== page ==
NADOPASANA FOR SALVATION
By Dr. R. Krishnaswami
Nadopasana is bhakthi, worship, and devotion through music. As the article on Thyagaraja’s musical plays points to, Sri Thyagaraja Swami used his compositions to energize our inner spiritual forces or Nadopasana to attain moksha or salvation in this life. There are several references to Nadopasana in Indian musicology, philosophy, and epics. For example, in The Sangita Rathnakara, the opening slokas explain how nada and Kundalini1 are interrelated and how this comprehension is necessary for salvation. Sri Thyagaraja Swami took the first three slokas and composed the following kritis, Nada Thanum Anisam, Sobhillu Saptha Swara, and Nadopasana, using the first, second, and third sloka respectively.
According to Hindu sastras, Naabhi, Hrith, Kanta, Rasana, and Naasa are the sources of sound which originate from the Mooladhara or the inner soul. The recognition of this Mooladharaja naada is itself moksha says Sri Thyagaraja in the Sankarabharanam kriti, Swara Raga Sudharasa. Thyagaraja Swami says “Mooladaraja” naada “Merungutaye mudamagu mokshamura”; the realization of the existence and experience of the sound generated at the base of the spine is itself blissful heaven. Again, in the same kriti, he reiterated this again, “kolahala saptaswaramula gruhamula guruthe mokshamura.”
In this connection, it is interesting to note that Sir John Sparrow, in his book titled, Serpent Power, equates Kundalini with endogenous sound. The identification of the correct srutis as the home of the swaras is also important for experiencing moksha or liberation “Saptha Swarmula Grhuhamula guruthe mokshamura.” The worship of pure sound emanating from within you and identifying yourself with it and being in consonance with it is liberation or moksha. This is Nada Yoga.2
Sri Thyagaraja Swami not only stresses the importance of recognizing and developing the ability to experience Mooladhara nada, but also more specifically asks the votaries to practice sangitopasana as a means and prelude to enjoying Nadopasana. In his composition, Sribapriya Sangeethopasana in Atana, he conjures up visions of the mind traveling in the swaras – “Sapthaswara Chaari” and melodic ragas manifesting themselves in delightful forms – “Ranjimpa Jesedu ragambulu, manjulamagu navatarambulethi.” He stresses other and nearer terrestrial benefits of sangria gana – “Prema Bhakthi, Sujana Vathsalyamu, Srimath Ramaa vara Katakshamu, Nema Nishta Yasodhanamu” as the rewards of acquiring Sangita Sastra gnana.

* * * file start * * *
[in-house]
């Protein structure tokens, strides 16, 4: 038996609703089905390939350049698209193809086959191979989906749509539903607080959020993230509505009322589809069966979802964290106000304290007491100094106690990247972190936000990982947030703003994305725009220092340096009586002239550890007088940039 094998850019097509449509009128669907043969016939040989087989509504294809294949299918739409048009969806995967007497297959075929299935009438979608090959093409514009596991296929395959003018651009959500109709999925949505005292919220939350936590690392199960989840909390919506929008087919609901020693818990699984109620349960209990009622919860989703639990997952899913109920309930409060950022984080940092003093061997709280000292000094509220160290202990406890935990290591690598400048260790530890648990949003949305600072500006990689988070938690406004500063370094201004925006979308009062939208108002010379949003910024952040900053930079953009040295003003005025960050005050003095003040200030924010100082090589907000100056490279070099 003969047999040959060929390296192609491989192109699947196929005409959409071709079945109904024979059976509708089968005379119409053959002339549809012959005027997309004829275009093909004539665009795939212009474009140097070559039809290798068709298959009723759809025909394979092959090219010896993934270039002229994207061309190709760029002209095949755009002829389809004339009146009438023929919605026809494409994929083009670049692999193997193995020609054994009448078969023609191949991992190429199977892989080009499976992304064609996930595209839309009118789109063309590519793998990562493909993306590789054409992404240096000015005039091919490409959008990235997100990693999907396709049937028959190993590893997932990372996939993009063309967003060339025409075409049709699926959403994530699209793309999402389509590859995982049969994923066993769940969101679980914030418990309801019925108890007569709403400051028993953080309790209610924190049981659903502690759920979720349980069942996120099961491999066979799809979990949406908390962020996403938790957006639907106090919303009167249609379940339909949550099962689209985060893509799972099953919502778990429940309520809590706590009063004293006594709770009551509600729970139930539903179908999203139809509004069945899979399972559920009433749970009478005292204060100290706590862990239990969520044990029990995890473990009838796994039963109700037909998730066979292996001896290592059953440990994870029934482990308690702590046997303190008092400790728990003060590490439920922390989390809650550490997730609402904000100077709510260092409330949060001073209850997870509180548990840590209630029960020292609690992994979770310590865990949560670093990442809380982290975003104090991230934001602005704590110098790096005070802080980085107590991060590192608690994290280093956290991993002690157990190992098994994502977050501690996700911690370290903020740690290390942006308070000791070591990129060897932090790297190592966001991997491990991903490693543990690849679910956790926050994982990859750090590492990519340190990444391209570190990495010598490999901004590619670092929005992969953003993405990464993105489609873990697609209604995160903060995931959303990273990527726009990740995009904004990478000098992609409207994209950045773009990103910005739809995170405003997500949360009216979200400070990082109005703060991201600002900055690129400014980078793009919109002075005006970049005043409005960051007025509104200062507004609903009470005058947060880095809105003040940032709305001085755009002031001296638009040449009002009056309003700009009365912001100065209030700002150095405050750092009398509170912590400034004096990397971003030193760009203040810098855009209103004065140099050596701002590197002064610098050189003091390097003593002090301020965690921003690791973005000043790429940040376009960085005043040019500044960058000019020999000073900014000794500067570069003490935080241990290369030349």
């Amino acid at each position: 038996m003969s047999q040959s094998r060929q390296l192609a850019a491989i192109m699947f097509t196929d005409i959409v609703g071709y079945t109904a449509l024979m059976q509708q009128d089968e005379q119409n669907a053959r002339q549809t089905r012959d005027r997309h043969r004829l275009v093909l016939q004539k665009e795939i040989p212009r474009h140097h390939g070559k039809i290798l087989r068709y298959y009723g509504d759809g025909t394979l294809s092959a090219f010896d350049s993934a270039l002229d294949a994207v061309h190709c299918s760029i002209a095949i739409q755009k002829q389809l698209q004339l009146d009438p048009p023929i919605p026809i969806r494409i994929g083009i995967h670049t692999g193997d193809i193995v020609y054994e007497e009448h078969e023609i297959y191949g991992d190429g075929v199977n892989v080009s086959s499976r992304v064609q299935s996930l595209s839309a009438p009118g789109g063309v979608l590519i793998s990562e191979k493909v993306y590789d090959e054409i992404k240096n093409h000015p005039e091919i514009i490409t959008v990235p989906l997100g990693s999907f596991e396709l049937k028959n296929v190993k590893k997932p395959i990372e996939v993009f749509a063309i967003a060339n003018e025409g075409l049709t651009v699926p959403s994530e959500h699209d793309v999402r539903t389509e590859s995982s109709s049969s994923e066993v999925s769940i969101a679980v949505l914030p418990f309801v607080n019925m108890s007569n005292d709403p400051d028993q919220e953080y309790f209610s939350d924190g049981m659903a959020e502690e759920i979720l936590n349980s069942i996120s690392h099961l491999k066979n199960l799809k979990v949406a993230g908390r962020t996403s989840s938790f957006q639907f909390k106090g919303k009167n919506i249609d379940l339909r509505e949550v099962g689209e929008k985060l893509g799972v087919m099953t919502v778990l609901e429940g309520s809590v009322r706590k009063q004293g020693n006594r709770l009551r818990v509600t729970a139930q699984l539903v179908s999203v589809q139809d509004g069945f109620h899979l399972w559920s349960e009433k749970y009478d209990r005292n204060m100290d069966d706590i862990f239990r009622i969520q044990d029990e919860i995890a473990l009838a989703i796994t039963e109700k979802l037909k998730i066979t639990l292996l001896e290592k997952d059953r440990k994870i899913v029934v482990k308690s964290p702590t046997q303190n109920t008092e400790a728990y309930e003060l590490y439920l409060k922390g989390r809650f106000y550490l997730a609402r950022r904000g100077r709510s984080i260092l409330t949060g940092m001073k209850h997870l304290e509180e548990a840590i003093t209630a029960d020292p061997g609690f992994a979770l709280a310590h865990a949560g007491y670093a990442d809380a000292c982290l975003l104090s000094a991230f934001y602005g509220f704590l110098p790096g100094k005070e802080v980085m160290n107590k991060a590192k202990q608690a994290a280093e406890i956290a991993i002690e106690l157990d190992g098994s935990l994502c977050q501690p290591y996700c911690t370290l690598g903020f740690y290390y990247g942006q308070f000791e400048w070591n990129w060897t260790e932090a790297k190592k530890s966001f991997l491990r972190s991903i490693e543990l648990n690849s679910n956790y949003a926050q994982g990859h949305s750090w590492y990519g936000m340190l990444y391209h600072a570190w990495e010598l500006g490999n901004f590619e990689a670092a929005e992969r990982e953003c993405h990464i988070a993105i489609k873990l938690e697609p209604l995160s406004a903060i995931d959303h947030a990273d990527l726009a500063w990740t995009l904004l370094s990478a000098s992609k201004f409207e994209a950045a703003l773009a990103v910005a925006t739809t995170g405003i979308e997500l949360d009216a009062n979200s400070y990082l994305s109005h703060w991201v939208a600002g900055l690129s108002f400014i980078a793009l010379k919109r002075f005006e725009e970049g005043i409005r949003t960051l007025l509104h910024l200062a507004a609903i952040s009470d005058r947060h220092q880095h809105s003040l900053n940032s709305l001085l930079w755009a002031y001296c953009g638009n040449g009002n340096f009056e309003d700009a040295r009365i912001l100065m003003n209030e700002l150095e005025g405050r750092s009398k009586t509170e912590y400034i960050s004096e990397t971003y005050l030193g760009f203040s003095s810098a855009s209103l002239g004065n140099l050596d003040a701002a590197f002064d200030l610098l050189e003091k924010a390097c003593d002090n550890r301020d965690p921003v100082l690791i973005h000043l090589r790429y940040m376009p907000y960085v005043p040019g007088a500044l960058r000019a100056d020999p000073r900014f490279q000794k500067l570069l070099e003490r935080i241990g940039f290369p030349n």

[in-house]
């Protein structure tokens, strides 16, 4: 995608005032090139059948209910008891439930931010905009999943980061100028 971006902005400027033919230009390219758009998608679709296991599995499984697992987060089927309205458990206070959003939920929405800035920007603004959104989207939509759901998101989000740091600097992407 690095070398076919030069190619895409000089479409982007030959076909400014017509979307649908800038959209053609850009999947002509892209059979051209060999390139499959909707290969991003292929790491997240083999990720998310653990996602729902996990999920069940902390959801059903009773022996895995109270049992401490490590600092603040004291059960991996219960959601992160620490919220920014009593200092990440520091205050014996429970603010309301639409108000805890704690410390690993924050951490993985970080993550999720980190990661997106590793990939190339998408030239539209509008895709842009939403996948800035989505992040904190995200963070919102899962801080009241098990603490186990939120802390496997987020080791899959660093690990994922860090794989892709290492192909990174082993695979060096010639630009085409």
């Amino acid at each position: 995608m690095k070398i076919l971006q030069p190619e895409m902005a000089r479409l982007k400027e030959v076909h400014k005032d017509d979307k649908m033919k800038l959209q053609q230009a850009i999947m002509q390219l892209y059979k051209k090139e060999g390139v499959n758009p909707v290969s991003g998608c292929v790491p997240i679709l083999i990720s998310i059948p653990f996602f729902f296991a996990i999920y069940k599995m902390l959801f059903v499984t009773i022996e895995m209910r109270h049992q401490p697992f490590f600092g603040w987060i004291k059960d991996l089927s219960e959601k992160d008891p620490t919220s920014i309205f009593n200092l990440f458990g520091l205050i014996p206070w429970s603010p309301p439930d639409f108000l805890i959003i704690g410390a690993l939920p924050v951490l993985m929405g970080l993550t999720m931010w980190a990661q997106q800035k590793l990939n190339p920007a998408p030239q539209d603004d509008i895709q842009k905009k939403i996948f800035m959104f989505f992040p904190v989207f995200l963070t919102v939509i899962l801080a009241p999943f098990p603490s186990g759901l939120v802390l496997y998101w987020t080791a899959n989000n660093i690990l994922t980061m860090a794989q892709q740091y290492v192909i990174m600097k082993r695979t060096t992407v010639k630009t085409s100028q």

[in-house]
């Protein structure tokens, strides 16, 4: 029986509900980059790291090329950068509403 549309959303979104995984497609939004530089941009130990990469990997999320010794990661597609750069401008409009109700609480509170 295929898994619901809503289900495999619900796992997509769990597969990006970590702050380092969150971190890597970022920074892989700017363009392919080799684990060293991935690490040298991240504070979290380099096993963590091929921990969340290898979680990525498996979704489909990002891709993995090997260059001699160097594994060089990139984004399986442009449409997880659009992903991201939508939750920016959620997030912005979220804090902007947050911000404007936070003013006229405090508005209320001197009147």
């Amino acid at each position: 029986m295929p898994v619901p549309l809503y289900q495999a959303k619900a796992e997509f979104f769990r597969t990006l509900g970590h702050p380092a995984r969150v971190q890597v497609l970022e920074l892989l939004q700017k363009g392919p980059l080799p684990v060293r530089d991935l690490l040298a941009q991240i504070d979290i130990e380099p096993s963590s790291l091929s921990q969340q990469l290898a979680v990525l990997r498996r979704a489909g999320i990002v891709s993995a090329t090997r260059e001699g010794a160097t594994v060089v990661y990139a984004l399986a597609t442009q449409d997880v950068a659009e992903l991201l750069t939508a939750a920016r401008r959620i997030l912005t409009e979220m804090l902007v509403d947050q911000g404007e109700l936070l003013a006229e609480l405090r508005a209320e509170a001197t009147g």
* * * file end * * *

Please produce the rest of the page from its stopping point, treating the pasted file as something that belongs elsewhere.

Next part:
These discussions on Nadopasana thus point to how Sri Thyagaraja was not only an excellent musicologist conforming to the traditional sastras but who, through simple songs with pristine purity, taught us the nature and purpose of music. Indeed, through sangita he urged us to acquire the wisdom of perceiving Brahman, the intelligence to analyze and experience Him; the diligence to seek Him; and the patience to wait for enlightenment. He described his Rama as an embodiment of Nada. No other composer has in such a simple and appealing ways taught music as art, science, philosophy and ultimately, as a means to salvation.
1 According to Yoga sastras, we humans are a microcosmic image of the universe. This universal energy that each human carries within oneself is the Kundalini. The Kundalini lies dormant until awakened. The object of certain forms of yoga is to awaken this dormant force and to let it lead us to the path of salvation. Liberation, therefore, is unity with the universe from which we originated; the individual spirit becomes part of the universal spirit. It is the highest experience that a yogi to a saint to an ordinary individual is striving to reach. One of the yogic approaches that awaken the Kundalini is the nada or Nadopasana or devotion through music.
2 Kritis such as Mokshamu Galada (Sarmathi) and Swara Raga Sudha rasa (Sankarabharanam), Raga Sudha Rasa (Andolika) and Sitavara (Devagandhari) deal with the subject of nada yoga. It is believed that the root of our spinal column, there is a chakra or stahanam (place/location). Starting from here and going up to the crown of a person’s head, Prana, passes through knots or granthis. There are three knots, Mooladhara Kshetra, Manipoora or Vishnu Granthi and Agnya chakra or Rudra granthi. The path, sound takes through these granthas is called srotha. And, the practice of taking the sound to the prana and achieving liberation is called nada yoga.
Do not reprint or publish without permission (contact firstname.lastname@example.org)